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Wakefield Post Feeds Nearly 1,000 Families, Calls on Colleagues to Join Cause

When F/Lt. Donald Horn assumed command of the Wakefield Post in Michigan’s Upper Peninsula in 2013, he inherited a Michigan Harvest Gathering program that distributed about 6,000 pounds of food to local families. It was a quaint operation: Community members dropped off canned goods at the post and MSP personnel gave those goods to shelters.

“I decided to do more,” Horn said recently. He started knocking on doors and calling on local leaders, urging them to donate goods and money that would more than double the haul to 16,000 pounds in 2014. “I figured boots on the ground would get more results than standing around.” 

Photo of F/Lt. Don Horn and two children

A decade later, the program at the Wakefield Post is a model for Michigan’s Harvest Gathering, which has worked for the past 30 years to raise awareness and funds to end food insecurity in Michigan. Horn and his colleagues now collect more than 30,000 pounds of food every year, enough to feed more than 1,000 families in Gogebic and Ontonagon counties in the western Upper Peninsula.

Horn’s ambitious fundraising strategy operates through two revenue streams: monetary donations and non-perishable food bags gathered in partnership with local grocery store, Super One Foods in Ironwood. Customers buy those food bags knowing that sizable profit on each purchase goes toward the food drive. MSP personnel work at the grocery stores over the holidays bagging groceries and encouraging shoppers to donate. 

Photo of troopers bagging groceries at Super One

“We get a lot of support when we set-up shop at the local grocery stores,” Horn said. “People come in and ask us what we’re doing, then end up buying a $5 bag of groceries, and those proceeds go toward buying more food for the food banks.” 

Since shifting gears in 2014, they have collected 221,653 pounds of food distributed to local food pantries.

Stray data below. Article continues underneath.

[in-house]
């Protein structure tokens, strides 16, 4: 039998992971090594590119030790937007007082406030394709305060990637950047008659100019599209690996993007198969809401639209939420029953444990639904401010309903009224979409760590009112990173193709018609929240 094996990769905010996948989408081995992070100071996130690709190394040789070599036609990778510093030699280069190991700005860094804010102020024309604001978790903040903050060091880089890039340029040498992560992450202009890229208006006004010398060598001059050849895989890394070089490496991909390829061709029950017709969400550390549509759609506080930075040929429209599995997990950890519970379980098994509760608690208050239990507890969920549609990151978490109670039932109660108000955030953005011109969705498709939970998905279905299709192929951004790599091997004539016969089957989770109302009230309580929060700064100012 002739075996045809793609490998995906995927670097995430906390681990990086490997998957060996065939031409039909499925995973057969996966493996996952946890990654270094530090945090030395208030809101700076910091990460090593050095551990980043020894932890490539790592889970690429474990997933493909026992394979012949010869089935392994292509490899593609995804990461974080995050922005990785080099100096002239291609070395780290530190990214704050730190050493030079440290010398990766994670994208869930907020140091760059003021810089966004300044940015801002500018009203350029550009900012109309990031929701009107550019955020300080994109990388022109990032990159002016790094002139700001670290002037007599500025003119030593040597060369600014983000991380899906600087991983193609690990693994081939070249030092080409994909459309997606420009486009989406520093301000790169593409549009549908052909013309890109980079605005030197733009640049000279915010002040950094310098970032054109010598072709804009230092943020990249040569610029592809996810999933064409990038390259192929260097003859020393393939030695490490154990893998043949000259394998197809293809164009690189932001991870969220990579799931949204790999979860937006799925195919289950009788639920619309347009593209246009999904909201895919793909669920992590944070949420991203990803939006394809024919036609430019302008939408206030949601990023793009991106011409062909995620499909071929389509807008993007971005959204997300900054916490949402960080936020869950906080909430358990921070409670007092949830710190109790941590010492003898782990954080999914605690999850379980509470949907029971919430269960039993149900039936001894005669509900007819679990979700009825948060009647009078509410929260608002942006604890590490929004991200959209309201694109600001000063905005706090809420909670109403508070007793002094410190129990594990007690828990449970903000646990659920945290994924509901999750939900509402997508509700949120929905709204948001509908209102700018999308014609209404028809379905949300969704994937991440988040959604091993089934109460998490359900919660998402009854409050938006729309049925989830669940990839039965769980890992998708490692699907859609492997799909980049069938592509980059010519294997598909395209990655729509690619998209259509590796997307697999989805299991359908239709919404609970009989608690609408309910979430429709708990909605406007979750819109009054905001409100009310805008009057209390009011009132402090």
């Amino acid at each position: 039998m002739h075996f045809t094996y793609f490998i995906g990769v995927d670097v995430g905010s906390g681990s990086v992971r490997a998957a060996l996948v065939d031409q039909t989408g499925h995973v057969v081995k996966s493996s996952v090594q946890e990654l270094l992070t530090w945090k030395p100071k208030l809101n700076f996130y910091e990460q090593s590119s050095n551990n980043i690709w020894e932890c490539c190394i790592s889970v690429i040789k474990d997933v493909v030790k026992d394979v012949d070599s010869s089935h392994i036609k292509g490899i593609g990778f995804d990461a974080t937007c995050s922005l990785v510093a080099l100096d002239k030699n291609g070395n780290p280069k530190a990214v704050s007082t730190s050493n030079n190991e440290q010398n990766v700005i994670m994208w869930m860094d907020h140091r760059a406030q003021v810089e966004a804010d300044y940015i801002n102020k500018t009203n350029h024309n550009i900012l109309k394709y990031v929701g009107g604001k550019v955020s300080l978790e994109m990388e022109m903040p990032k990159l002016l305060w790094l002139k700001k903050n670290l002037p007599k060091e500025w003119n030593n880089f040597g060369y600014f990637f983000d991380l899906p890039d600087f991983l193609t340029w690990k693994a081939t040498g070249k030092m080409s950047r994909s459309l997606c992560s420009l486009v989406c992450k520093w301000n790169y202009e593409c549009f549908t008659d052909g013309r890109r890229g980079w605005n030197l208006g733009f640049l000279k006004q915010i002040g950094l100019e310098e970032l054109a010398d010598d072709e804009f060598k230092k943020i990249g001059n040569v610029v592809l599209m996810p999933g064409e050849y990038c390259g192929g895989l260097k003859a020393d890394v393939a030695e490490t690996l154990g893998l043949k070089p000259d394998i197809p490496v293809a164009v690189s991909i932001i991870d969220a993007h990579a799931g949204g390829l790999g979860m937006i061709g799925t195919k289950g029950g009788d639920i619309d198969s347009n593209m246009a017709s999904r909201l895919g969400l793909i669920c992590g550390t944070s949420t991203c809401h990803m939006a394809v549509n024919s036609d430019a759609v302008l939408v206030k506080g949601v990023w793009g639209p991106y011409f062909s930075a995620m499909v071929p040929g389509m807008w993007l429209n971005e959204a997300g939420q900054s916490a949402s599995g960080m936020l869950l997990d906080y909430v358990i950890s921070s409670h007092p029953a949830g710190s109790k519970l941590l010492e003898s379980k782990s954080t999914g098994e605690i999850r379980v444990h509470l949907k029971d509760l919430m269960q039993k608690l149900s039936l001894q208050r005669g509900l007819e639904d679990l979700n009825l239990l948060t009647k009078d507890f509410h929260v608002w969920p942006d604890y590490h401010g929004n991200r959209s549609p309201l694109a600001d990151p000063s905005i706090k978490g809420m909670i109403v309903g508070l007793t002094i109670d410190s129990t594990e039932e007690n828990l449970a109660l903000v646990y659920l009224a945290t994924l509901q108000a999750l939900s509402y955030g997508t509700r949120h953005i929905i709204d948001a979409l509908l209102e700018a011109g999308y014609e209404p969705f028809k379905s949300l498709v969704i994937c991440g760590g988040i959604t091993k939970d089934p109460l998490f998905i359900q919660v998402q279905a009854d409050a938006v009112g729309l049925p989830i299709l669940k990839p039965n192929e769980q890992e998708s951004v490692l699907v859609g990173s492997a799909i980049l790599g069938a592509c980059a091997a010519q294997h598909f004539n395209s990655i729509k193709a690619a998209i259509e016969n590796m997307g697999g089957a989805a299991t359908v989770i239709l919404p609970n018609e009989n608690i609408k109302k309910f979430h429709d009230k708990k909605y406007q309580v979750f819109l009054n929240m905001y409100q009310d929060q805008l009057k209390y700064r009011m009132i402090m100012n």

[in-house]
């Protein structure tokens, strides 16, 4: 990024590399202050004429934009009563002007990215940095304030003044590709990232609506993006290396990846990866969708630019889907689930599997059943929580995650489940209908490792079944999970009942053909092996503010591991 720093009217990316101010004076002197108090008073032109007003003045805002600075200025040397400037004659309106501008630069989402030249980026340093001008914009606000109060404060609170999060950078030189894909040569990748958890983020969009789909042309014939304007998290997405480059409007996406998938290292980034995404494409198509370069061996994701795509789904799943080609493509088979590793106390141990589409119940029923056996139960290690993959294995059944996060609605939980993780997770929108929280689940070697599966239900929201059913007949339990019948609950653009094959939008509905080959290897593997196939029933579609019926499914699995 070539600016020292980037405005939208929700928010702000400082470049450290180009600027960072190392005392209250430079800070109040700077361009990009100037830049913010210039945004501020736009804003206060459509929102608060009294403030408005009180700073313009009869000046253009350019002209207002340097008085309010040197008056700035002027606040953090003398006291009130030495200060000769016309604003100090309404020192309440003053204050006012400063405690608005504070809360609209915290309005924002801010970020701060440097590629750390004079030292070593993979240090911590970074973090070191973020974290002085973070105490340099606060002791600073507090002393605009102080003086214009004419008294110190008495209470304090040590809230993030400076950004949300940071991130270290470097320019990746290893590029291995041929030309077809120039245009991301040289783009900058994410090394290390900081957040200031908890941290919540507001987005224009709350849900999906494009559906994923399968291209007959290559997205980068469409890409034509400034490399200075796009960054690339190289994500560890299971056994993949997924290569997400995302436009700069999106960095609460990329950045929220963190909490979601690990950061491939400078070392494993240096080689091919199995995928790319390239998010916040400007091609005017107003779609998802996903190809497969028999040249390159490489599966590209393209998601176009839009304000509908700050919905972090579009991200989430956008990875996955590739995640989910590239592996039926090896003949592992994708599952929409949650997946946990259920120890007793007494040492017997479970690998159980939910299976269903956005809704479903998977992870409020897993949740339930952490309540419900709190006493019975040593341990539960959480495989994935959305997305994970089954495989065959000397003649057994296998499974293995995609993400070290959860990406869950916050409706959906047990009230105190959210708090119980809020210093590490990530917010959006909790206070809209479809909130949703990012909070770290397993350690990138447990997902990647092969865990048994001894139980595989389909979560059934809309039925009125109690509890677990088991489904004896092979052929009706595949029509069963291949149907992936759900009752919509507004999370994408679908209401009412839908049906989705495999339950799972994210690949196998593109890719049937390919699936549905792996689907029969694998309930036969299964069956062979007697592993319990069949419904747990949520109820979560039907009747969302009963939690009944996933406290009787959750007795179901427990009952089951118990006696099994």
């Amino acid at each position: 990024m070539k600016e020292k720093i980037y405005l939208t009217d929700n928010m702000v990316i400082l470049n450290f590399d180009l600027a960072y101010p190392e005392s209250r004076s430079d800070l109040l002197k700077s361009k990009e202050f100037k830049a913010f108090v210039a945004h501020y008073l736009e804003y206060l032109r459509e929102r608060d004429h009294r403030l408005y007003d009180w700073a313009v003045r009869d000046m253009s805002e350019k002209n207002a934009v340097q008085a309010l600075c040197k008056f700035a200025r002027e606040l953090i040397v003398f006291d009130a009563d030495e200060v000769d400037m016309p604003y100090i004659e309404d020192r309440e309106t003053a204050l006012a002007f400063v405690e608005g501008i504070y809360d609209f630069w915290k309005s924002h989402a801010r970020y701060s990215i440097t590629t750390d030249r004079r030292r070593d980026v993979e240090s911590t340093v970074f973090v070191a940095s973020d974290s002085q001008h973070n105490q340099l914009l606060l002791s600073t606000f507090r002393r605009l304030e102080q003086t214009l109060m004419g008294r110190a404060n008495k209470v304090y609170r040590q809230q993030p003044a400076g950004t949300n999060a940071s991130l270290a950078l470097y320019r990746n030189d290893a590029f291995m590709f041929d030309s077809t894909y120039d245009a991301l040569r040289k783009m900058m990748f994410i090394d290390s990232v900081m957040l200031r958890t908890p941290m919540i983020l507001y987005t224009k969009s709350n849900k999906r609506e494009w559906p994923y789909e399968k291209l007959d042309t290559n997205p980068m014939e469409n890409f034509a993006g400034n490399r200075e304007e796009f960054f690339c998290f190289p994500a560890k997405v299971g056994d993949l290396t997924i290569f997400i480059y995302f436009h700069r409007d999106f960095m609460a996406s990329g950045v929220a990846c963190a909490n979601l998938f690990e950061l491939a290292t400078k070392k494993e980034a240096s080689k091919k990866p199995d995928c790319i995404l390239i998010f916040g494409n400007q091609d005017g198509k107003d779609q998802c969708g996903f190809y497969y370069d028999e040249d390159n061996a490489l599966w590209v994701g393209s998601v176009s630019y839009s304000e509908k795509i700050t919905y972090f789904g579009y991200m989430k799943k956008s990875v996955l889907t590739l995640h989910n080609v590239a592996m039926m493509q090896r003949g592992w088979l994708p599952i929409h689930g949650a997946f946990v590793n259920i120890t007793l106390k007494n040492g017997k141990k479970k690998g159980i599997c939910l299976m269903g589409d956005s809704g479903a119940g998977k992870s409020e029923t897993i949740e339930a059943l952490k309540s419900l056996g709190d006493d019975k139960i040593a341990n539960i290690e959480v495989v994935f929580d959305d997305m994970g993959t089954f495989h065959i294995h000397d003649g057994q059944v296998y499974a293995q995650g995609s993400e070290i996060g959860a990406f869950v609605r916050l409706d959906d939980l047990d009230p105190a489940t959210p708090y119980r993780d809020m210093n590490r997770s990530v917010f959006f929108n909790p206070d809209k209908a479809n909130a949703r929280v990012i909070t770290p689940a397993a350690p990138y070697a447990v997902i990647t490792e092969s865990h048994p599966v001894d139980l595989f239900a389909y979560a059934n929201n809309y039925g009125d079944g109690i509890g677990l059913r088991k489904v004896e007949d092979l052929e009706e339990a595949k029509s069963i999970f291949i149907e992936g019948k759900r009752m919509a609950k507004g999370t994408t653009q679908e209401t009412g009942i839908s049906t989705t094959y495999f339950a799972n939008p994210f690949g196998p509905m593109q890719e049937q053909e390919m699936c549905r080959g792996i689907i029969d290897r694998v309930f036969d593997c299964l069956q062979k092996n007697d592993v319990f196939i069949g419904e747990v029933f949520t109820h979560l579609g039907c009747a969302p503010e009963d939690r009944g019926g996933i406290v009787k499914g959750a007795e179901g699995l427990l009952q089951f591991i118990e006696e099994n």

Photo of food collected

Non-perishable food products donated or purchased for the drive are stored at the MSP Wakefield Post garage before getting picked-up by local food pantries at Lac Vieux Desert Band of Lake Superior Chippewa Indians and St. Vincent de Paul in Bessemer and Ironwood. And every year, MSP troopers, Reserve Officers Training Corps (ROTC) and Wakefield honor roll students load the tens of thousands of pounds of food on trucks. 

The Post also receives generous donations of up to $10,000, and some community members even vouch to match donations to encourage their friends and family to participate.

The tally for 2022 amounts to 28,085 pounds. Super One will continue its bag purchase part of the program through the remainder of the year to help support local food pantries.

The Wakefield Post hopes to continue expanding their fundraising goals to collect more donations and feed even more families year to year.

“It isn’t about me or the MSP, we’re just facilitators,” Horn said. “It’s about the community. We have a very compassionate community up here, and we’re very fortunate for their support because that’s what’s allowed us to be so impactful.”

Horn will be retiring this year after over 32 years of serving his community but has a message for Michigan state departments before departing: “I challenge all other police posts and state departments to match our efforts. If we do that, we can really invest in our communities and help ease the burden for families going through tough times.” 

“I’m kind of competitive,” Horn said, as he encouraged his colleagues in other MSP posts and departments to match Wakefield’s output. “And a competitive spirit in giving can really help people show up for those in need.”